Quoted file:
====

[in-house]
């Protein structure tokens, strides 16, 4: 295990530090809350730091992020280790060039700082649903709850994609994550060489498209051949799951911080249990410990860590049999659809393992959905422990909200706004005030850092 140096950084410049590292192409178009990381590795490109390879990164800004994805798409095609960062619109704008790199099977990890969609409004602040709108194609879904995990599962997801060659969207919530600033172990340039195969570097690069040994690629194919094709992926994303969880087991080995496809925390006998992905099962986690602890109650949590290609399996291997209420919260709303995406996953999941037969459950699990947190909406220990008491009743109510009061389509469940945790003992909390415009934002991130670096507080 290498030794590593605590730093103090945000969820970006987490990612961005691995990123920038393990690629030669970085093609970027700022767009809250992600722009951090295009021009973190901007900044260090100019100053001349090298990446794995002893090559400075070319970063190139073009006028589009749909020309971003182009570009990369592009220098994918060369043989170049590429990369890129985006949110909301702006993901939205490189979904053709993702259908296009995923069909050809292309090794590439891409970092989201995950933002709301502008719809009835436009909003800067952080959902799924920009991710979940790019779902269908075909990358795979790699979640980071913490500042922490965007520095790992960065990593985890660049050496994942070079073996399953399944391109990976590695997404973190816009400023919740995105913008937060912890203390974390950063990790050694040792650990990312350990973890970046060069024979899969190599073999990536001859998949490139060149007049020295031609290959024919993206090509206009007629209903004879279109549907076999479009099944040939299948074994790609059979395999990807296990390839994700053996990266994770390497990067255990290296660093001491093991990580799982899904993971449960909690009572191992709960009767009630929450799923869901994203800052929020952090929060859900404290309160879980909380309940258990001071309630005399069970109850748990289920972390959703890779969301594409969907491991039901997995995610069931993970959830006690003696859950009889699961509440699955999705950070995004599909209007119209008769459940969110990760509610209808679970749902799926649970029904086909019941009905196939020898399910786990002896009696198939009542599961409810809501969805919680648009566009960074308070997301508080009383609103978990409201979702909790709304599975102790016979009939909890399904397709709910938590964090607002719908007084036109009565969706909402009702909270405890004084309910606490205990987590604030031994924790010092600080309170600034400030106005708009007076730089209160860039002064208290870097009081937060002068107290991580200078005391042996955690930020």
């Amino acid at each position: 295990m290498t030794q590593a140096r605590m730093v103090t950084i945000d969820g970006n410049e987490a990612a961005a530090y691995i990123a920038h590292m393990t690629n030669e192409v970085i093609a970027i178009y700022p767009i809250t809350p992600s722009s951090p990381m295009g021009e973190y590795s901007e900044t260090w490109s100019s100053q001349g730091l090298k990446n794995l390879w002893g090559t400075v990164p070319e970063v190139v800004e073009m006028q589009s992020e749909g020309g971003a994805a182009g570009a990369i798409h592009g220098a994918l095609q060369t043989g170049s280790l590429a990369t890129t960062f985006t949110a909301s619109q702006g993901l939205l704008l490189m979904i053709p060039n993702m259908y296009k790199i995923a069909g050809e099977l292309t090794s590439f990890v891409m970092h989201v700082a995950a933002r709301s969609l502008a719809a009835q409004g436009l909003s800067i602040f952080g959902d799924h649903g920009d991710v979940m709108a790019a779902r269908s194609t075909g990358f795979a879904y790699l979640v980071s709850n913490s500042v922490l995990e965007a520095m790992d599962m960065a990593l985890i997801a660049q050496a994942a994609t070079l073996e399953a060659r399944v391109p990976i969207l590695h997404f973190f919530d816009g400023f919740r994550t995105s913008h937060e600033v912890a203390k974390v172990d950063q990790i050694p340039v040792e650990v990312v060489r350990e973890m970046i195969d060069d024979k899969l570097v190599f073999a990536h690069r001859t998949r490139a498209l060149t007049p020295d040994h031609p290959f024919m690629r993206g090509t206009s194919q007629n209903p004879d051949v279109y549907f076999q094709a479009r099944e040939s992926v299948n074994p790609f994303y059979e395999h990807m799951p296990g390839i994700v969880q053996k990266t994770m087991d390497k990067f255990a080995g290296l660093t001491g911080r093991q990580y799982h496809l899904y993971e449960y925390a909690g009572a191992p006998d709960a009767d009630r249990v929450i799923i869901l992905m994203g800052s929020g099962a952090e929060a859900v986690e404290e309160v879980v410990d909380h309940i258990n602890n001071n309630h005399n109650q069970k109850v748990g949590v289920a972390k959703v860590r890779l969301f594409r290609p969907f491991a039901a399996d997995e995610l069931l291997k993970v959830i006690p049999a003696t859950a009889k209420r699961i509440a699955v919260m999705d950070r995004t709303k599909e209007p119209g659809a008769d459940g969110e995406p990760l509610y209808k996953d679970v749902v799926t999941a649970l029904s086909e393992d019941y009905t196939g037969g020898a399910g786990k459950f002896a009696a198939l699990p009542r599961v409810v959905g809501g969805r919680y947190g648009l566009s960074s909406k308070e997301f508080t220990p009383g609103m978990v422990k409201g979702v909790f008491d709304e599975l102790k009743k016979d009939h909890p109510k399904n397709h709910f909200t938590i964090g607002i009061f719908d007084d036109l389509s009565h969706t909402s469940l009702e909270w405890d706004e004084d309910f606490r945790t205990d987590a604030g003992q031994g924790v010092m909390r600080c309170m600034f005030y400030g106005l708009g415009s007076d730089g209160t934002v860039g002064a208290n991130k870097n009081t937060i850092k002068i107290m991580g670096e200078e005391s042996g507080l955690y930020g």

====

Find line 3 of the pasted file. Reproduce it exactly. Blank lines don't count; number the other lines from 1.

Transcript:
């Amino acid at each position: 295990m290498t030794q590593a140096r605590m730093v103090t950084i945000d969820g970006n410049e987490a990612a961005a530090y691995i990123a920038h590292m393990t690629n030669e192409v970085i093609a970027i178009y700022p767009i809250t809350p992600s722009s951090p990381m295009g021009e973190y590795s901007e900044t260090w490109s100019s100053q001349g730091l090298k990446n794995l390879w002893g090559t400075v990164p070319e970063v190139v800004e073009m006028q589009s992020e749909g020309g971003a994805a182009g570009a990369i798409h592009g220098a994918l095609q060369t043989g170049s280790l590429a990369t890129t960062f985006t949110a909301s619109q702006g993901l939205l704008l490189m979904i053709p060039n993702m259908y296009k790199i995923a069909g050809e099977l292309t090794s590439f990890v891409m970092h989201v700082a995950a933002r709301s969609l502008a719809a009835q409004g436009l909003s800067i602040f952080g959902d799924h649903g920009d991710v979940m709108a790019a779902r269908s194609t075909g990358f795979a879904y790699l979640v980071s709850n913490s500042v922490l995990e965007a520095m790992d599962m960065a990593l985890i997801a660049q050496a994942a994609t070079l073996e399953a060659r399944v391109p990976i969207l590695h997404f973190f919530d816009g400023f919740r994550t995105s913008h937060e600033v912890a203390k974390v172990d950063q990790i050694p340039v040792e650990v990312v060489r350990e973890m970046i195969d060069d024979k899969l570097v190599f073999a990536h690069r001859t998949r490139a498209l060149t007049p020295d040994h031609p290959f024919m690629r993206g090509t206009s194919q007629n209903p004879d051949v279109y549907f076999q094709a479009r099944e040939s992926v299948n074994p790609f994303y059979e395999h990807m799951p296990g390839i994700v969880q053996k990266t994770m087991d390497k990067f255990a080995g290296l660093t001491g911080r093991q990580y799982h496809l899904y993971e449960y925390a909690g009572a191992p006998d709960a009767d009630r249990v929450i799923i869901l992905m994203g800052s929020g099962a952090e929060a859900v986690e404290e309160v879980v410990d909380h309940i258990n602890n001071n309630h005399n109650q069970k109850v748990g949590v289920a972390k959703v860590r890779l969301f594409r290609p969907f491991a039901a399996d997995e995610l069931l291997k993970v959830i006690p049999a003696t859950a009889k209420r699961i509440a699955v919260m999705d950070r995004t709303k599909e209007p119209g659809a008769d459940g969110e995406p990760l509610y209808k996953d679970v749902v799926t999941a649970l029904s086909e393992d019941y009905t196939g037969g020898a399910g786990k459950f002896a009696a198939l699990p009542r599961v409810v959905g809501g969805r919680y947190g648009l566009s960074s909406k308070e997301f508080t220990p009383g609103m978990v422990k409201g979702v909790f008491d709304e599975l102790k009743k016979d009939h909890p109510k399904n397709h709910f909200t938590i964090g607002i009061f719908d007084d036109l389509s009565h969706t909402s469940l009702e909270w405890d706004e004084d309910f606490r945790t205990d987590a604030g003992q031994g924790v010092m909390r600080c309170m600034f005030y400030g106005l708009g415009s007076d730089g209160t934002v860039g002064a208290n991130k870097n009081t937060i850092k002068i107290m991580g670096e200078e005391s042996g507080l955690y930020g």